Blackbeard first appears in the records as a pirate at this moment.

His career, like so many of his colleagues, was short-lived; within two years he was dead. “People have this romantic notion of piracy, but it was not a cushy lifestyle,” says Kimberly Kenyon, field director for excavation of the Queen Anne’s Revenge, which went aground outside Beaufort, North Carolina, and was abandoned shortly before Blackbeard’s death.

Kenyon’s team has hauled more than 400,000 artifacts to the surface, from two-dozen massive cannons to a fragment of a page from a 1712 travel book—Blackbeard was known to plunder books as well as commodities. The pirate may have had a fondness for good food too, since records show that he kept the ship’s French cook. The archaeological team has also found remains of wild boar, deer, and turkey, a sign that the crew hunted fresh meat. And the team has only excavated half of the wreck—the world’s only pirate wreck to be scientifically studied.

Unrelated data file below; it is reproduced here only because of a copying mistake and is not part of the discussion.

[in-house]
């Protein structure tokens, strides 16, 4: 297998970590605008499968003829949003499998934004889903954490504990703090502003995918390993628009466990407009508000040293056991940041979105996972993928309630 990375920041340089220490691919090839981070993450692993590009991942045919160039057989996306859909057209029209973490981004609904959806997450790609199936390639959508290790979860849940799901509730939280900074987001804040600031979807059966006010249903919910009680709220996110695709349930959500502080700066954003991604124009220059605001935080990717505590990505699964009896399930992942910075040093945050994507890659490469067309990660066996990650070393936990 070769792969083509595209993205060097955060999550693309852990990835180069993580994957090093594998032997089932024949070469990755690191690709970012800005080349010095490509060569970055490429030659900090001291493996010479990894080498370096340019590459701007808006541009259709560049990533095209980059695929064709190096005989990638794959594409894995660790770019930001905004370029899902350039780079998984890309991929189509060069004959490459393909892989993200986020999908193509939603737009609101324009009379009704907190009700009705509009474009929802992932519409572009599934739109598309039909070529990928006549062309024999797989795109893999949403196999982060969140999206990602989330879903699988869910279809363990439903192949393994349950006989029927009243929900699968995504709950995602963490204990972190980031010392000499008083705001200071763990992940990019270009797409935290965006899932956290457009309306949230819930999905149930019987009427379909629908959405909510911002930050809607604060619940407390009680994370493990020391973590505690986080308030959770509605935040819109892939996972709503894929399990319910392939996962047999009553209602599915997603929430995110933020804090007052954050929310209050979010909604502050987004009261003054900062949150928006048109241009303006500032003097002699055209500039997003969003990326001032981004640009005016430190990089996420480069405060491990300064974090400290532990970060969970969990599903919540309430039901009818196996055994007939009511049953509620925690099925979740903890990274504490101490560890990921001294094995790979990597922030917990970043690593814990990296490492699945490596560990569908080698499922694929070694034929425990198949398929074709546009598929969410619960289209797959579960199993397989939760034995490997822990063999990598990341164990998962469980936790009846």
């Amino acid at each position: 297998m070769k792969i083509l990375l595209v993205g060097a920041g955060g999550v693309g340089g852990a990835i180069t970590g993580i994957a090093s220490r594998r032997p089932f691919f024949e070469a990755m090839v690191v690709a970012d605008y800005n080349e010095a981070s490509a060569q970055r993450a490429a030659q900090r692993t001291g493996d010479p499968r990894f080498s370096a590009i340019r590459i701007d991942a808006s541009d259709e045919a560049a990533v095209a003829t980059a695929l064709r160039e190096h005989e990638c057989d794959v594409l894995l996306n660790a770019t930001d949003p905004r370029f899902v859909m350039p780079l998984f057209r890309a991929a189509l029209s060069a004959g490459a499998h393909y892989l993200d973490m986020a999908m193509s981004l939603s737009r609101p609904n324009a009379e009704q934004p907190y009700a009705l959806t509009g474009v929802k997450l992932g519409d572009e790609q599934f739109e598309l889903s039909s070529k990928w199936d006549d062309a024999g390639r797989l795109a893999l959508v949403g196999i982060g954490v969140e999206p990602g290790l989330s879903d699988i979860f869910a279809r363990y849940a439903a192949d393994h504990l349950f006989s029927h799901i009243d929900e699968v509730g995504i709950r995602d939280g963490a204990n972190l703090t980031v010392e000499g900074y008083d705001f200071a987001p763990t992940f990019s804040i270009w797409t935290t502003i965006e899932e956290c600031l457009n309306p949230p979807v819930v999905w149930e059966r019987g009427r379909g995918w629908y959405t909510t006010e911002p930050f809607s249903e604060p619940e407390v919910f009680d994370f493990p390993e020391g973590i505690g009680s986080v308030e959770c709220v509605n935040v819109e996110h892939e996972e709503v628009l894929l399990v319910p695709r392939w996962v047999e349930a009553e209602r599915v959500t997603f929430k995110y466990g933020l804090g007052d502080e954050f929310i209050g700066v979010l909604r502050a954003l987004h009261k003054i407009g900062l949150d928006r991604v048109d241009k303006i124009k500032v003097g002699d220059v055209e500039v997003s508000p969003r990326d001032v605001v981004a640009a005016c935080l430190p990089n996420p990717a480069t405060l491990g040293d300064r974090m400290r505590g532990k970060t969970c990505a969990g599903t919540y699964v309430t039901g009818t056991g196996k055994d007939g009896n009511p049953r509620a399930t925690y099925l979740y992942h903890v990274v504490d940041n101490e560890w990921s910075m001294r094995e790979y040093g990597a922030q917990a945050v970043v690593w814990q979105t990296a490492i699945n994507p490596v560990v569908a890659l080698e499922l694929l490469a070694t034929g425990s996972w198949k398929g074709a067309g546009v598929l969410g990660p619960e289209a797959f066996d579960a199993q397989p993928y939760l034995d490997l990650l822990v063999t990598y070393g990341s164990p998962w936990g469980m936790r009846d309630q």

But if Blackbeard was loath to use violent means, he certainly was ready to do so. The ship was heavily armed with 250,000 bits of lead shot, 400 cannonballs, dozens of grenades, and many muskets, as well as a total of 40 English and Swedish cannon. Disease likely posed a greater threat than the Royal Navy, however, as evidenced by the urethral syringe found by archaeologists still bearing traces of mercury, a popular treatment at the time for syphilis.

The recent archaeological finds coupled with Brooks’ research may make Blackbeard “even more enigmatic,” says Kenyon. He is no longer the cardboard villain of the past, but his personality and motives are still unclear. “He continues to be so elusive. There are so many facets to this person. That’s what makes him fascinating.

Editor's note, November 20, 2018: This story has been corrected to indicate that Blackbeard joined his crew near Portsmouth, not Plymouth.

About Andrew Lawler

Andrew Lawler is author of The Secret Token: Myth, Obsession, and the Search for the Lost Colony of Roanoke. He is also a contributing writer for Science magazine and has written for The New York Times, The Washington Post, Smithsonian, National Geographic, and other publications. Website: andrewlawler.com